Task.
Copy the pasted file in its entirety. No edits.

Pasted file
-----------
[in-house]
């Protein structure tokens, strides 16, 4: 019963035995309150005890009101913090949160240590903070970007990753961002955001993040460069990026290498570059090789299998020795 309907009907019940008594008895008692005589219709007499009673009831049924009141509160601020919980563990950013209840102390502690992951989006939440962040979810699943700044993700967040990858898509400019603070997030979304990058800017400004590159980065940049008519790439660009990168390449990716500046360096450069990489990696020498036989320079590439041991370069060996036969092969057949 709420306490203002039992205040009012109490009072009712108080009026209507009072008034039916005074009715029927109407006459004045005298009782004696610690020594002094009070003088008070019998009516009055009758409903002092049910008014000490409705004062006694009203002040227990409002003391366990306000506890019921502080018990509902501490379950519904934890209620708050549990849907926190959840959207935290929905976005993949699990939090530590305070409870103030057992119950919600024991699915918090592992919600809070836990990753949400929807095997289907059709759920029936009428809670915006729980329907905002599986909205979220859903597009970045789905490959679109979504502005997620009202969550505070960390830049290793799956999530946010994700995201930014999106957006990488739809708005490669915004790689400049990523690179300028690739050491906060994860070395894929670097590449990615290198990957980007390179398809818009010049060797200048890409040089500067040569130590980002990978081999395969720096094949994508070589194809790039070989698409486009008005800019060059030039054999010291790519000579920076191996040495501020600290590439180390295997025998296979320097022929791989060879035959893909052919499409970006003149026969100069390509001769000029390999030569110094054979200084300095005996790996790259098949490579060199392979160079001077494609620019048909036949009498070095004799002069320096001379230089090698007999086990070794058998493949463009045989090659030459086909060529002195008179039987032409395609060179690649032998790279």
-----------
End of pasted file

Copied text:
[in-house]
């Protein structure tokens, strides 16, 4: 019963035995309150005890009101913090949160240590903070970007990753961002955001993040460069990026290498570059090789299998020795 309907009907019940008594008895008692005589219709007499009673009831049924009141509160601020919980563990950013209840102390502690992951989006939440962040979810699943700044993700967040990858898509400019603070997030979304990058800017400004590159980065940049008519790439660009990168390449990716500046360096450069990489990696020498036989320079590439041991370069060996036969092969057949 709420306490203002039992205040009012109490009072009712108080009026209507009072008034039916005074009715029927109407006459004045005298009782004696610690020594002094009070003088008070019998009516009055009758409903002092049910008014000490409705004062006694009203002040227990409002003391366990306000506890019921502080018990509902501490379950519904934890209620708050549990849907926190959840959207935290929905976005993949699990939090530590305070409870103030057992119950919600024991699915918090592992919600809070836990990753949400929807095997289907059709759920029936009428809670915006729980329907905002599986909205979220859903597009970045789905490959679109979504502005997620009202969550505070960390830049290793799956999530946010994700995201930014999106957006990488739809708005490669915004790689400049990523690179300028690739050491906060994860070395894929670097590449990615290198990957980007390179398809818009010049060797200048890409040089500067040569130590980002990978081999395969720096094949994508070589194809790039070989698409486009008005800019060059030039054999010291790519000579920076191996040495501020600290590439180390295997025998296979320097022929791989060879035959893909052919499409970006003149026969100069390509001769000029390999030569110094054979200084300095005996790996790259098949490579060199392979160079001077494609620019048909036949009498070095004799002069320096001379230089090698007999086990070794058998493949463009045989090659030459086909060529002195008179039987032409395609060179690649032998790279």